A fragment of jaw bone dating back 2.8 million years is evidence that the first humans evolved more than 400,000 years earlier than previously thought, scientists reported Wednesday. 

The fossil, which was uncovered in the Afar region in northern Ethiopia, is dated very close to the time that the human, or "Homo" genus, or group, split away from more ape-like ancestors like Australopithecus afarensis, best known for the fossil skeleton Lucy discovered in 1974.

Africa is a hotbed for human ancestor fossils, and scientists from Arizona State University have worked for years at the Ethiopia site, trying to find fossils from the dimly understood period when the Homo genus arose.

Our species, called Homo sapiens, is the only surviving member of this group.

The jaw fragment, which includes five teeth, was discovered in pieces one morning in January 2013 by Chalachew Seyoum, an Ethiopian graduate student at Arizona State. He said he spotted a tooth poking out of the ground while looking for fossils.

The discovery is described in a paper released Wednesday by the journal Science.

Arizona State's William Kimbel, an author of the paper, said it's not clear whether the fossil came from a known early species of Homo or whether it reveals a new one. Field work is continuing to look for more fossils at the site, said another author, Brian Villmoare of the University of Nevada, Las Vegas.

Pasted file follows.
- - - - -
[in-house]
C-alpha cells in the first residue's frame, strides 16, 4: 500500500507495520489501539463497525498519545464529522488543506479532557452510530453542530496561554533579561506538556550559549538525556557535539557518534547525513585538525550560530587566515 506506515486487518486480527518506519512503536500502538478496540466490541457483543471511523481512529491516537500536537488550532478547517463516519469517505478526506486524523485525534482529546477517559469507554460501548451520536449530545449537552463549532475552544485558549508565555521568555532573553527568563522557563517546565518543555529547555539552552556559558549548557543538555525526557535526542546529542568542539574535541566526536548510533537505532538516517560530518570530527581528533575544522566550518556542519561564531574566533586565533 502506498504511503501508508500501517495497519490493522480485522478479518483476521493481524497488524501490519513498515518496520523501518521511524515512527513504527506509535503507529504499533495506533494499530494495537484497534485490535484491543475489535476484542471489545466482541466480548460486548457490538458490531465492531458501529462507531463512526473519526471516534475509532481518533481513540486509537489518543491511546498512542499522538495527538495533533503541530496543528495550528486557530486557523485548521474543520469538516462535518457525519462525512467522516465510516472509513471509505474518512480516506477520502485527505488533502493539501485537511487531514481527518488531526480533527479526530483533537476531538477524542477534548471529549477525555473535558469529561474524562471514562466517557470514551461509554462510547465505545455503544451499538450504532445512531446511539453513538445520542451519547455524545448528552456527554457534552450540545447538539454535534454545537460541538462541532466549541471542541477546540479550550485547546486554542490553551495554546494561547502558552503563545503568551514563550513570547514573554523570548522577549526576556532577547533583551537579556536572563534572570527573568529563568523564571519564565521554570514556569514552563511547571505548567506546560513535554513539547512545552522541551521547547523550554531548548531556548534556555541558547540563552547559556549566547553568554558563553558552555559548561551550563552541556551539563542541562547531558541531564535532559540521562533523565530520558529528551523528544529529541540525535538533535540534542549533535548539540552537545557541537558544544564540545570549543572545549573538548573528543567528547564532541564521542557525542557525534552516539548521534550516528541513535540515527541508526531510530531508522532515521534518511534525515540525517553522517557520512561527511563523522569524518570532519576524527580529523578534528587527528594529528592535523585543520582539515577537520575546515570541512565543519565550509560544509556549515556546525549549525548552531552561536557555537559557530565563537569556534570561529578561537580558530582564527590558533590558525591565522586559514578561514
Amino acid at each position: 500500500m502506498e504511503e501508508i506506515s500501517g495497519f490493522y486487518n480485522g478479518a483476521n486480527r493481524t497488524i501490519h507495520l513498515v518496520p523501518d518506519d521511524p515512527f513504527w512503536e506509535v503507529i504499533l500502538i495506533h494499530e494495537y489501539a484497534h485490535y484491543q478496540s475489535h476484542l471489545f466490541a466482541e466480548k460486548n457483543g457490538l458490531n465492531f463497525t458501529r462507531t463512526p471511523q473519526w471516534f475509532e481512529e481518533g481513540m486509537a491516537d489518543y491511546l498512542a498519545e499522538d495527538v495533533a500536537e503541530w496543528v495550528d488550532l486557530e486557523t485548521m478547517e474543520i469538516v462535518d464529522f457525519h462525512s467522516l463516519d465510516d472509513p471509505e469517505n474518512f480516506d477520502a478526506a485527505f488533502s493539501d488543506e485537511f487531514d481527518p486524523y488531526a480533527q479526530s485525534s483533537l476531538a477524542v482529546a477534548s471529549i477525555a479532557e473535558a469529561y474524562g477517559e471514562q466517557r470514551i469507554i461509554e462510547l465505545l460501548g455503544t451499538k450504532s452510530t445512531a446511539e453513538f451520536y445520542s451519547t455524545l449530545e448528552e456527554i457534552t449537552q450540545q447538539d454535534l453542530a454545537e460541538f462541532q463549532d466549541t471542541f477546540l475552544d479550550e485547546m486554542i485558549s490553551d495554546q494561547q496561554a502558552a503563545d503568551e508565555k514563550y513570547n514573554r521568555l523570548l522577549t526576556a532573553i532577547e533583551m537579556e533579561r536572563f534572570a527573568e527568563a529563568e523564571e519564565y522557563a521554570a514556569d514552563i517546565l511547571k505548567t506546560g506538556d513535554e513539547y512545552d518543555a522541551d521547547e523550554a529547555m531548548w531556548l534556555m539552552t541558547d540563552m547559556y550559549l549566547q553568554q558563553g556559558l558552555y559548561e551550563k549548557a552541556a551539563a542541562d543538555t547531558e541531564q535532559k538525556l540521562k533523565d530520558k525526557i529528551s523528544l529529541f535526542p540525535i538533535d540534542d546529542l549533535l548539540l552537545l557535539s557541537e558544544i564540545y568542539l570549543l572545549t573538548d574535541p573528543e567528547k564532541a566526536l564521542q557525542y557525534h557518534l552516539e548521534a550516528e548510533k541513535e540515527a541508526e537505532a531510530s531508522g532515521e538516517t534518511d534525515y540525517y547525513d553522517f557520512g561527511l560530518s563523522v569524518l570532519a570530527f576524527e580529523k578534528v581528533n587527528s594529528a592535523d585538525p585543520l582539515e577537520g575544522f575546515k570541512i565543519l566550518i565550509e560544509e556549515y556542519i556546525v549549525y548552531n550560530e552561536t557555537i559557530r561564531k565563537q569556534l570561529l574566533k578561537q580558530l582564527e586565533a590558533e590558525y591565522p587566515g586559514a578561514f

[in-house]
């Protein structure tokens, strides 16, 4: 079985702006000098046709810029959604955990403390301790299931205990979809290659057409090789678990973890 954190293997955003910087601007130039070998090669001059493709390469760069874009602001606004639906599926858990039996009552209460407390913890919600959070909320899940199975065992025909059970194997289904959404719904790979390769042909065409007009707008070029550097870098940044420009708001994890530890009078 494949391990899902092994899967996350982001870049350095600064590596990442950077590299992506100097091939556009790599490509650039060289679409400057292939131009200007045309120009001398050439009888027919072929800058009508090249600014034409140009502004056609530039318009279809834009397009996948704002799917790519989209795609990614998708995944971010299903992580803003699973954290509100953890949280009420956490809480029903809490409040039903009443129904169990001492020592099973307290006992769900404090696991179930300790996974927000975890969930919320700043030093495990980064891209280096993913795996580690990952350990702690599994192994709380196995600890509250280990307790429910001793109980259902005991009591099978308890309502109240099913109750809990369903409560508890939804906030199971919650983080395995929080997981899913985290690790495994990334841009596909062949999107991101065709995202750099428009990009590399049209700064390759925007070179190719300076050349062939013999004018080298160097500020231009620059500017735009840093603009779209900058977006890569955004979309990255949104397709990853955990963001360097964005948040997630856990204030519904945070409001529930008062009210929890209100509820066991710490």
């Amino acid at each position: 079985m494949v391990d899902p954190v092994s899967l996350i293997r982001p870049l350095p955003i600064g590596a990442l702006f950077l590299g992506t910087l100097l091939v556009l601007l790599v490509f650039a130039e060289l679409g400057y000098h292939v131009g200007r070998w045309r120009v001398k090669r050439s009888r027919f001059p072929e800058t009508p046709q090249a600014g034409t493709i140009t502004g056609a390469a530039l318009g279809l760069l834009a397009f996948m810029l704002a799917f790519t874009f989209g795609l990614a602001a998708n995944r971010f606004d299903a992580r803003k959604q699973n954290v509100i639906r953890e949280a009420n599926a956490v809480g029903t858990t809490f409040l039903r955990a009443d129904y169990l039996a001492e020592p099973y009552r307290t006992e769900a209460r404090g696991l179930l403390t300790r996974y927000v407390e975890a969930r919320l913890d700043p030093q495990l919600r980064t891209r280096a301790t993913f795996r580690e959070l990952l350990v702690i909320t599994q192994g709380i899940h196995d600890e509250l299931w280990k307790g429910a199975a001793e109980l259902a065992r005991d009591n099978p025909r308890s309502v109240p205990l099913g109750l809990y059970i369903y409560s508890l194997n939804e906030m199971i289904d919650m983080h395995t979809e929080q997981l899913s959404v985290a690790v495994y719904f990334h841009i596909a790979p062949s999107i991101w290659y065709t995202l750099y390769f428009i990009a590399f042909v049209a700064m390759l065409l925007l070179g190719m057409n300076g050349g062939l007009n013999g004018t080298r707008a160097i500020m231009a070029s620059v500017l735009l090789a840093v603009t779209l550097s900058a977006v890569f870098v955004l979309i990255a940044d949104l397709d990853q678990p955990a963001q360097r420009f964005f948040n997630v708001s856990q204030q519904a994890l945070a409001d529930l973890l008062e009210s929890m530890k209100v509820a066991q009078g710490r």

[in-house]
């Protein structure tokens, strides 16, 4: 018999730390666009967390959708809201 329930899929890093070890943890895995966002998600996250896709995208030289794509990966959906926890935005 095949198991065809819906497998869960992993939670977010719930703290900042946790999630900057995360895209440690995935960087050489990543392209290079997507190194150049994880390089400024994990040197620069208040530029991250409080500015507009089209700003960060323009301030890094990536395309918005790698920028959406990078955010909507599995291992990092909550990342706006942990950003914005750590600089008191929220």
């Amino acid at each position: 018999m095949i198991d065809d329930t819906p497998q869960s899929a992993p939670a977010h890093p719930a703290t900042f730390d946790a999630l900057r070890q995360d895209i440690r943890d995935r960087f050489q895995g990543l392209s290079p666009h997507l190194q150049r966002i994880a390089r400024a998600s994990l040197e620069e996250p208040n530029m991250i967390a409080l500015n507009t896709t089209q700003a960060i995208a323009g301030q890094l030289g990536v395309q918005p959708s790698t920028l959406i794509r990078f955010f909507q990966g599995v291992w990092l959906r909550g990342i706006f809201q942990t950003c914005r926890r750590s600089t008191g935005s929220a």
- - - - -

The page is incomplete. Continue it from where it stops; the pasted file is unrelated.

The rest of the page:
Analysis indicates the jaw fossil came from one of the earliest populations of Homo, and its age helps narrow the range of possibilities for when the first Homo species appeared, Kimbel said. The fossil dates to as little as 200,000 years after the last known fossil from Lucy's species, which has been dated at around 3.2 million years old.

The fossil is from the left lower jaw of an adult. It combines ancestral features, like a primitive chin shape, with some traits found in later Homo fossils, like teeth that are slimmer than the bulbous molars of Lucy's ilk.

Despite that mix, experts not involved in the paper said the researchers make a convincing case that the fossil belongs in the Homo category.

And they present good evidence that it came from a creature that was either at the origin of Homo or "within shouting distance," said Bernard Wood of George Washington University.

The find also bolsters the argument that Homo arose from Lucy's species rather than a related one, said Susan Anton of New York University.

The new paper's analysis is first-rate, but the fossil could reveal only a limited amount of information about the creature, said Eric Delson of Lehman College in New York.

"There's no head, there's no tools, and no limb bones. So we don't know if it was walking any differently from Australopithecus afarensis," which was Lucy's species, he said.

It's the first time that anything other than isolated teeth have turned up as a possible trace of Homo from before 2.3 million years ago, he said.

"This fills a gap, but it hasn't yet given us a complete skeleton. It's not Lucy," Delson said. "This is always the problem. We always want more."

Also on Wednesday, another research team reported in a paper released by the journal Nature that the lower part of the face of Homo habilis, the earliest known member of the Homo branch, was surprisingly primitive. That came from reconstruction of a broken jaw that was found 50 years ago.

The finding means the evolutionary step from the Ethiopian jaw to the jaw of Homo habilis is "not so large," said an author of the Nature study, Fred Spoor of University College London and the Max Planck Institute for Evolutionary Anthropology in Leipzig, Germany.

The Associated Press contributed to this report.